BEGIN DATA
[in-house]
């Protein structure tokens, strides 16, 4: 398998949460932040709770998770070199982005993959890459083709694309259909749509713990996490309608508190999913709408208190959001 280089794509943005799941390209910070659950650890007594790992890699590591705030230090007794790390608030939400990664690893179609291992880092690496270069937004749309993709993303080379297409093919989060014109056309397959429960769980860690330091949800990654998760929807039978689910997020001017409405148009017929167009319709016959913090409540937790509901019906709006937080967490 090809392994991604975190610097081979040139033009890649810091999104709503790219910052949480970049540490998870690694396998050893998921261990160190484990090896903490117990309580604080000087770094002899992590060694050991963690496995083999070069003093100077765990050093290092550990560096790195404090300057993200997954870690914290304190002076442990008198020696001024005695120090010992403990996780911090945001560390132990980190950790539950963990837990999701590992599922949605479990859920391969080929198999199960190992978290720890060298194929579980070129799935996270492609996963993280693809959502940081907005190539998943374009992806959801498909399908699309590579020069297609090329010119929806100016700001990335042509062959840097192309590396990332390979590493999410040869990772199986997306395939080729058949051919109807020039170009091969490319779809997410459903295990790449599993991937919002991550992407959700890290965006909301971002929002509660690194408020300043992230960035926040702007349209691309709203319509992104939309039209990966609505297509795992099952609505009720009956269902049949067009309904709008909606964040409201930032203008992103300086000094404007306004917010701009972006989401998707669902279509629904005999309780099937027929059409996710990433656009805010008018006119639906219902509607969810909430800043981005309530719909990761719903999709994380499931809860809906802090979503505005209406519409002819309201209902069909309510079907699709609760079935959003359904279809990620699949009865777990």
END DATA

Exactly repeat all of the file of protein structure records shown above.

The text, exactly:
[in-house]
């Protein structure tokens, strides 16, 4: 398998949460932040709770998770070199982005993959890459083709694309259909749509713990996490309608508190999913709408208190959001 280089794509943005799941390209910070659950650890007594790992890699590591705030230090007794790390608030939400990664690893179609291992880092690496270069937004749309993709993303080379297409093919989060014109056309397959429960769980860690330091949800990654998760929807039978689910997020001017409405148009017929167009319709016959913090409540937790509901019906709006937080967490 090809392994991604975190610097081979040139033009890649810091999104709503790219910052949480970049540490998870690694396998050893998921261990160190484990090896903490117990309580604080000087770094002899992590060694050991963690496995083999070069003093100077765990050093290092550990560096790195404090300057993200997954870690914290304190002076442990008198020696001024005695120090010992403990996780911090945001560390132990980190950790539950963990837990999701590992599922949605479990859920391969080929198999199960190992978290720890060298194929579980070129799935996270492609996963993280693809959502940081907005190539998943374009992806959801498909399908699309590579020069297609090329010119929806100016700001990335042509062959840097192309590396990332390979590493999410040869990772199986997306395939080729058949051919109807020039170009091969490319779809997410459903295990790449599993991937919002991550992407959700890290965006909301971002929002509660690194408020300043992230960035926040702007349209691309709203319509992104939309039209990966609505297509795992099952609505009720009956269902049949067009309904709008909606964040409201930032203008992103300086000094404007306004917010701009972006989401998707669902279509629904005999309780099937027929059409996710990433656009805010008018006119639906219902509607969810909430800043981005309530719909990761719903999709994380499931809860809906802090979503505005209406519409002819309201209902069909309510079907699709609760079935959003359904279809990620699949009865777990």